Oracle plans to take a stake in a newly formed TikTok company as part of the recently announced deal, The Financial Times reports. The new arrangement does not split TikTok regionally, but it does create a separate business unit for the app, where Oracle will take a minority stake. Oracle will also ensure that data from US users is stored and processed in the US in accordance with the recommendations of the US Committee on Foreign Investment (CFIUS).
TikTok was already headquartered in California with nominal independence from ByteDance’s China operation. The most significant change made to the agreement is Oracle̵
TikTok is committed to increasing employment in the United States, and in an interview with CNBC, Treasury Secretary Steve Mnuchin described the deal as part of a broader effort to establish TikTok as a “US headquarters company.”
It is also unclear whether the new agreement will result in changes in how TikTok works, or whether it will meaningfully tackle the security issues that first motivated the proposed ban. As former Facebook security chief Alex Stamos put it on Twitter: “An agreement in which Oracle takes over hosting without source code and significant operational changes will not address any of the legitimate concerns regarding TikTok.”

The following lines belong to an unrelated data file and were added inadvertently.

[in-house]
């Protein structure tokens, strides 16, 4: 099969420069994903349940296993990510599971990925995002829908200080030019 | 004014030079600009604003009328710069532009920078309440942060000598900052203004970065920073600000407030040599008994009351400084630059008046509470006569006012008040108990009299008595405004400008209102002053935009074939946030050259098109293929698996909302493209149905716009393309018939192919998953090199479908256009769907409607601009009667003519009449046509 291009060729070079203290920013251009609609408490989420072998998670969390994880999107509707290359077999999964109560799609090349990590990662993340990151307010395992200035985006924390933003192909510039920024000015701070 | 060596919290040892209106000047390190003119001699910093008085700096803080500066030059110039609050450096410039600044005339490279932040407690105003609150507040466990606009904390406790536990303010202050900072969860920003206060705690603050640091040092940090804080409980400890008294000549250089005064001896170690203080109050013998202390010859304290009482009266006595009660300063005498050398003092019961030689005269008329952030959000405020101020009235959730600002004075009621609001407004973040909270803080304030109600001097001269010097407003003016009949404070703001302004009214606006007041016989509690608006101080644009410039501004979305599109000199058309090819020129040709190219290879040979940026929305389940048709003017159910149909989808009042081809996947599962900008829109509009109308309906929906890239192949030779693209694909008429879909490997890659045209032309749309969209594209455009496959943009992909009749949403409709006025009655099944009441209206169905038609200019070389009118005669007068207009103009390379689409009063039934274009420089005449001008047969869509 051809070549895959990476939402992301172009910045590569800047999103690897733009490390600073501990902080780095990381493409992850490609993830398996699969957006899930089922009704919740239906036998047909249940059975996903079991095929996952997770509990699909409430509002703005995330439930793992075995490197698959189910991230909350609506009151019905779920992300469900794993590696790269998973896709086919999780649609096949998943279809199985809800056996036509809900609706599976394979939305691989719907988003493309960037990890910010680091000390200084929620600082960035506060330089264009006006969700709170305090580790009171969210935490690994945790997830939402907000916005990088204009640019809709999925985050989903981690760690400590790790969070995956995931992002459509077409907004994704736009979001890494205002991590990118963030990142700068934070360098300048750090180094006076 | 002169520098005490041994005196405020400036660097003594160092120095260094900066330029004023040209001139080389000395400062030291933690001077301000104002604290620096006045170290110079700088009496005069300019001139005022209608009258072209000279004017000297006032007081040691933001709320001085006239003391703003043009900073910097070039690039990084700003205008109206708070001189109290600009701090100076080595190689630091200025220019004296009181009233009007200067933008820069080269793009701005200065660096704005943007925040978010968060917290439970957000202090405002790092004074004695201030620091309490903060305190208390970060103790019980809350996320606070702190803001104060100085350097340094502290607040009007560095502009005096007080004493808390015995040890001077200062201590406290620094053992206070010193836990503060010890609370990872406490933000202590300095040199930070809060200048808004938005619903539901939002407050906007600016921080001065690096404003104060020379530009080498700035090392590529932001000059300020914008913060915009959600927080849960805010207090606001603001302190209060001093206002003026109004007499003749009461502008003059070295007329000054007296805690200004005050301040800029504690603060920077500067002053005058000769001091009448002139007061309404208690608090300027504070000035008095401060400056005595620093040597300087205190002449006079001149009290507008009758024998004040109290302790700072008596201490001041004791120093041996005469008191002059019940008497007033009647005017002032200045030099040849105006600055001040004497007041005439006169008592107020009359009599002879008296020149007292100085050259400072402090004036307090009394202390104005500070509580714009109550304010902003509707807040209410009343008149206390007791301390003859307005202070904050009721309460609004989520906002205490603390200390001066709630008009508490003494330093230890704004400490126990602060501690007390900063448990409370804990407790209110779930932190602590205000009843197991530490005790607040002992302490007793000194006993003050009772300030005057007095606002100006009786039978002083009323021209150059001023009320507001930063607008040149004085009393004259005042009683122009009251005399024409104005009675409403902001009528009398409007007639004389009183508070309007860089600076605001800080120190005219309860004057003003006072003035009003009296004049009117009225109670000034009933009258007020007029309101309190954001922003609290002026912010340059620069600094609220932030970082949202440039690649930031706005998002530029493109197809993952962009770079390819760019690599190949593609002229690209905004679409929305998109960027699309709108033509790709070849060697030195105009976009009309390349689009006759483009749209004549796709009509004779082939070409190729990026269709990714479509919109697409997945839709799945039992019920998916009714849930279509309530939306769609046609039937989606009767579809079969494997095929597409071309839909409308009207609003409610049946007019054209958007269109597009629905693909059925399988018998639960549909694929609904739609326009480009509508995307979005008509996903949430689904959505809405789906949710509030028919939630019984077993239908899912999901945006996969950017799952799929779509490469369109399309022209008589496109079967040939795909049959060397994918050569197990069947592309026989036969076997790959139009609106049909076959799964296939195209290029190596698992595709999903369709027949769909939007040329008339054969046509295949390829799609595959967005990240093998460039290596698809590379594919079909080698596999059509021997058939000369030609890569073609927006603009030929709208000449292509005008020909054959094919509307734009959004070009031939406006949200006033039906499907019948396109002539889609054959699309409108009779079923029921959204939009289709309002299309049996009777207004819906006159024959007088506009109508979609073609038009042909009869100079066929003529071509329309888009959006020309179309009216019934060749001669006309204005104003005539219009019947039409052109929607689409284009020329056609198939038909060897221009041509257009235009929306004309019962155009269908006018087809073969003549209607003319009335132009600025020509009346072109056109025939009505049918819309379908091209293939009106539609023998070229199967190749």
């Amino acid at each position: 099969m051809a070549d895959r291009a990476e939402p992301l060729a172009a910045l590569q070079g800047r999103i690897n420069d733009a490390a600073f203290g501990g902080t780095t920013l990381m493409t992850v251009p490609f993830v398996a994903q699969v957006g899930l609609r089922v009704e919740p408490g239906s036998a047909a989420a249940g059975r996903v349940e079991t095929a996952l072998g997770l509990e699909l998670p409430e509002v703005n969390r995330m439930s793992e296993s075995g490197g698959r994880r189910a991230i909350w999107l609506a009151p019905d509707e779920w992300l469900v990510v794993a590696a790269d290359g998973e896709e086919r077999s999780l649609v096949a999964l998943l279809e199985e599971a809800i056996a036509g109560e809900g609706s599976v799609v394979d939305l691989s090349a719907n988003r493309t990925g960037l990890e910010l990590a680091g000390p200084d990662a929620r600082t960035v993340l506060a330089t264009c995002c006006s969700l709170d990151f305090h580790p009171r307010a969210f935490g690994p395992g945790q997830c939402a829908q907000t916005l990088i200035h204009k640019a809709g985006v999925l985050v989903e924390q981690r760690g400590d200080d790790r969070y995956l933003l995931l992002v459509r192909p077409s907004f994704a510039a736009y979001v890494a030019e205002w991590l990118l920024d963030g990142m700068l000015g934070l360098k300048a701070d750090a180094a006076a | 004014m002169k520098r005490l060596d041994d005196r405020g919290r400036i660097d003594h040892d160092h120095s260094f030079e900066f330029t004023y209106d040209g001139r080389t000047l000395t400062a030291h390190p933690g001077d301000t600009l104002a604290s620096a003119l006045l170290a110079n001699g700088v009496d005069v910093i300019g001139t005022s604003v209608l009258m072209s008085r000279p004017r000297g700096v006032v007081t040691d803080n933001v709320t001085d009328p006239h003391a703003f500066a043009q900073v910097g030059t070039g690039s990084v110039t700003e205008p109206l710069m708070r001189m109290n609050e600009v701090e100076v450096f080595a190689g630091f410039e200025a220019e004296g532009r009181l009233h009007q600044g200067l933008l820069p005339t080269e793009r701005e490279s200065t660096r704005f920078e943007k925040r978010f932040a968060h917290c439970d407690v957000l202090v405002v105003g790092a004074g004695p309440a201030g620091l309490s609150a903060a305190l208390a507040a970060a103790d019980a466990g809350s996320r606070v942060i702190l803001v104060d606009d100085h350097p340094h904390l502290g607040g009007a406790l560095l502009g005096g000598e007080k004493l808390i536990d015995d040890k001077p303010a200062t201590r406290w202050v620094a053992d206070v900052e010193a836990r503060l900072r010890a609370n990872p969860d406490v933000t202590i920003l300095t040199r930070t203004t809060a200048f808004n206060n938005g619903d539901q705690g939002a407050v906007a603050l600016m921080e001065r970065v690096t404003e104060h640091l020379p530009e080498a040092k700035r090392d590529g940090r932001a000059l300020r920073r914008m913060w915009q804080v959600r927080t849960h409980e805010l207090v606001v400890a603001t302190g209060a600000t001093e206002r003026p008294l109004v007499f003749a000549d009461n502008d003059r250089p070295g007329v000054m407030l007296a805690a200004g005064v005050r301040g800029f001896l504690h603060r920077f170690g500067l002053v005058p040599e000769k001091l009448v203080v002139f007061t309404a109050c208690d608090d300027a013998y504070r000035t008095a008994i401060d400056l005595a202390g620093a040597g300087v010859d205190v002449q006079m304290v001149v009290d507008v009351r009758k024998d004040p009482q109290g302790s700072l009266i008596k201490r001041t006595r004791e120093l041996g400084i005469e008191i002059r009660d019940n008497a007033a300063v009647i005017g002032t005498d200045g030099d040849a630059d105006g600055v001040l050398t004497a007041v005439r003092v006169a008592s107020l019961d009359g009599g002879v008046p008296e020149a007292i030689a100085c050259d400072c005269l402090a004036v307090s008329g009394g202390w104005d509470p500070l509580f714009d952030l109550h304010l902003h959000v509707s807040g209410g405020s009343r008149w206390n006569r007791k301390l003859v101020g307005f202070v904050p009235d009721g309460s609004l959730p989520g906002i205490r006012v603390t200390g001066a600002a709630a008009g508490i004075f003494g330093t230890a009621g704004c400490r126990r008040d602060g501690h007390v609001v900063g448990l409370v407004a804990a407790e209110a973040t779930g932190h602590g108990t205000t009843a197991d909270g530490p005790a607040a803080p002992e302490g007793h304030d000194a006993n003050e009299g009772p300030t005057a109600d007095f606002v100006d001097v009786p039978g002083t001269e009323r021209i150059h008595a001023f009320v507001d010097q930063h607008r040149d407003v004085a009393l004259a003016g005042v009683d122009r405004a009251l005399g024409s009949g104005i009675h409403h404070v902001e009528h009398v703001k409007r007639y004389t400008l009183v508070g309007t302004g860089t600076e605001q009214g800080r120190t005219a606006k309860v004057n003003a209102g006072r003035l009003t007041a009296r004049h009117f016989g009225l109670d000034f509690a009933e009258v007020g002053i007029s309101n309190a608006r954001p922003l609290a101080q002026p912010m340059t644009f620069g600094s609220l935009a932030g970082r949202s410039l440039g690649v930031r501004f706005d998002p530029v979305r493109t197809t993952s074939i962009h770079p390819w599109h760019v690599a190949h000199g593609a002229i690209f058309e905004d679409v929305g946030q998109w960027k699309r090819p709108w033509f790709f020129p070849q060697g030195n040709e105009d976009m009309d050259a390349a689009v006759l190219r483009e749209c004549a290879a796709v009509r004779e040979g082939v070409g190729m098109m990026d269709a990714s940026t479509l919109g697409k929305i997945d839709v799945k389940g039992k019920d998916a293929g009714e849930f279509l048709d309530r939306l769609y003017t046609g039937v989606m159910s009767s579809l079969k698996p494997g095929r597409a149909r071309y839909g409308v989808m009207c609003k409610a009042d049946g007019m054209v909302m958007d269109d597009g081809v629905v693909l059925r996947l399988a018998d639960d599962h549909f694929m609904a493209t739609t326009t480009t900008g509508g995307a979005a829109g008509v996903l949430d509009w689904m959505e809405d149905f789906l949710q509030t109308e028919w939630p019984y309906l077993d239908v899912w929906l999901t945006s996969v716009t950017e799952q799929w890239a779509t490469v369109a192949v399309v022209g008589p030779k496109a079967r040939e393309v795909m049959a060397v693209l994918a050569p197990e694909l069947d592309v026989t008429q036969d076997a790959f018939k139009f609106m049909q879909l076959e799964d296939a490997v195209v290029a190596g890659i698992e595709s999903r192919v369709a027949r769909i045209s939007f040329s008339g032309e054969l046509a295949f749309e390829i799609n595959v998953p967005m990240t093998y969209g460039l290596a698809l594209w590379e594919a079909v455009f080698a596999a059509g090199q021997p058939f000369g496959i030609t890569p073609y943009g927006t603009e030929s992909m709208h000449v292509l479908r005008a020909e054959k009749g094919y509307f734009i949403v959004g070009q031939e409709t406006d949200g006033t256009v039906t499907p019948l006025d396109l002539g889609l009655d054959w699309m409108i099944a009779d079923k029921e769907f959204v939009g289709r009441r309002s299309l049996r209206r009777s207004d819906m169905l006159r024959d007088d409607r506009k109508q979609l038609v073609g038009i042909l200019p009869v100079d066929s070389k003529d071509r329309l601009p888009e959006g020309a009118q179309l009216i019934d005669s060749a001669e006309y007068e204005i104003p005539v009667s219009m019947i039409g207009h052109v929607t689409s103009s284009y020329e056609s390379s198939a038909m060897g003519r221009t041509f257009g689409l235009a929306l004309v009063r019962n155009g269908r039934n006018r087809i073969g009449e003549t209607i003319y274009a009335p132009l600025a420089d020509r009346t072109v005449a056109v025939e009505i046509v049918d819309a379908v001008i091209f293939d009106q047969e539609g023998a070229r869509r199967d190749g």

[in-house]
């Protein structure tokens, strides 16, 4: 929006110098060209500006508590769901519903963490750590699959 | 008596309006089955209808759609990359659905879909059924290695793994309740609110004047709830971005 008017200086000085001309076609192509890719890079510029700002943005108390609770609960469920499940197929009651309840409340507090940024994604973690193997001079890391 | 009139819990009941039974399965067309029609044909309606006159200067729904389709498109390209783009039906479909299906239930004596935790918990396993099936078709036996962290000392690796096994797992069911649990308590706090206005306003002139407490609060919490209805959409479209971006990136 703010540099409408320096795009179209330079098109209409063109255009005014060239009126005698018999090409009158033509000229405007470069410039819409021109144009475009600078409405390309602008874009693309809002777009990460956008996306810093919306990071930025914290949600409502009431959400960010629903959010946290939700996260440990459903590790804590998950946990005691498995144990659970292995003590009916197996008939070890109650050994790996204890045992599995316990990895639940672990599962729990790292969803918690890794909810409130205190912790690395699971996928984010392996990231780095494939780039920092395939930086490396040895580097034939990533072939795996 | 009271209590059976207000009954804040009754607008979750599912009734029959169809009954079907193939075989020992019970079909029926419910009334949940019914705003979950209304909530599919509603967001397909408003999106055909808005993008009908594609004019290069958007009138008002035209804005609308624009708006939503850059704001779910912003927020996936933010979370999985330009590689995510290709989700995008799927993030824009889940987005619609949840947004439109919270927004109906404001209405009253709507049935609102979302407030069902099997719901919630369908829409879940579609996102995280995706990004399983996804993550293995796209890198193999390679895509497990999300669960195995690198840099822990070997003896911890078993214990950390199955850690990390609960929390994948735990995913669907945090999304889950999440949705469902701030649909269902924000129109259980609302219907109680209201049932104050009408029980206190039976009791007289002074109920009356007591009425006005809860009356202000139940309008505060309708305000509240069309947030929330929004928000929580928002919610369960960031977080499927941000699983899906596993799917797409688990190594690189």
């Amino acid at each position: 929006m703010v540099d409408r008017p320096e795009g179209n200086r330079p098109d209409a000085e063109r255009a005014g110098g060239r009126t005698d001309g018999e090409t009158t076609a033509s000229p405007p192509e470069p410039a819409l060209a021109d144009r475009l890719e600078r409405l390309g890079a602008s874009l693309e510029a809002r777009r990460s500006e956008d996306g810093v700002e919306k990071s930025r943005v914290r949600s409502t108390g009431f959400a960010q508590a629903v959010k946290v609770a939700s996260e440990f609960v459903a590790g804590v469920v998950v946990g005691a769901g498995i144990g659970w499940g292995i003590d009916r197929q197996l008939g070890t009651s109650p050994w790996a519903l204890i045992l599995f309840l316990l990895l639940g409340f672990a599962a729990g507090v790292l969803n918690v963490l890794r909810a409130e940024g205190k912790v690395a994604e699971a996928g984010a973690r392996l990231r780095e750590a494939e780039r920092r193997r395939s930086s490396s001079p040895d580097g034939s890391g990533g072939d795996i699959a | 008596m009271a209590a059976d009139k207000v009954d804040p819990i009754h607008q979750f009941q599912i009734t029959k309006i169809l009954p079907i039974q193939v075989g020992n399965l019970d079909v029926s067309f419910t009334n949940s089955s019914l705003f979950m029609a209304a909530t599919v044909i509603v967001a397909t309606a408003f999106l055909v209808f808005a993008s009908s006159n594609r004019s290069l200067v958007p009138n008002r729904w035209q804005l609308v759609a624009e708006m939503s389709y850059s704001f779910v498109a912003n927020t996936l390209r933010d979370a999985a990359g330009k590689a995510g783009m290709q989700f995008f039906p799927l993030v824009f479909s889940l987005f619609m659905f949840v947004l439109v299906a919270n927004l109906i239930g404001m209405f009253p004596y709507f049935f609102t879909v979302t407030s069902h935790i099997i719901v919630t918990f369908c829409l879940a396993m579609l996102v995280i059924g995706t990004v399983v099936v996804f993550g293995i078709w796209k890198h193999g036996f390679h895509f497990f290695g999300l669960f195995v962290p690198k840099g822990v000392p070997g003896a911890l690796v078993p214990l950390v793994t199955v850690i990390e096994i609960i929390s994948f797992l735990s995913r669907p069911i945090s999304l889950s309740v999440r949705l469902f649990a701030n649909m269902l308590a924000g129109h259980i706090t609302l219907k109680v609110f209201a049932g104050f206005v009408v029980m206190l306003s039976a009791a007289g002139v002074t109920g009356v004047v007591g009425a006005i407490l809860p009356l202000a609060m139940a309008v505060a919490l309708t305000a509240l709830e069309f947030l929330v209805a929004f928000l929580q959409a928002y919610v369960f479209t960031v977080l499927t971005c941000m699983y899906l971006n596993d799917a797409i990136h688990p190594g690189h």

Announced Sunday, the Oracle agreement is part of a last-minute attempt to prevent the app from being banned in the United States, as threatened by President Trump. The President has not yet formally approved the agreement, and according to Financial Times, crucial details are still being determined.
The event’s national security restrictions have also drawn criticism from Trump’s Republicans. In an open letter Monday, Senator Josh Hawley (R-MO) called on Mnuchin to oppose the deal.
“An ongoing ‘partnership’ that allows for anything but full release of the TikTok software from the control of a potential Chinese Communist Party is completely unacceptable,” Hawley wrote, “and completely inconsistent with the President’s Declaration of 6 August.”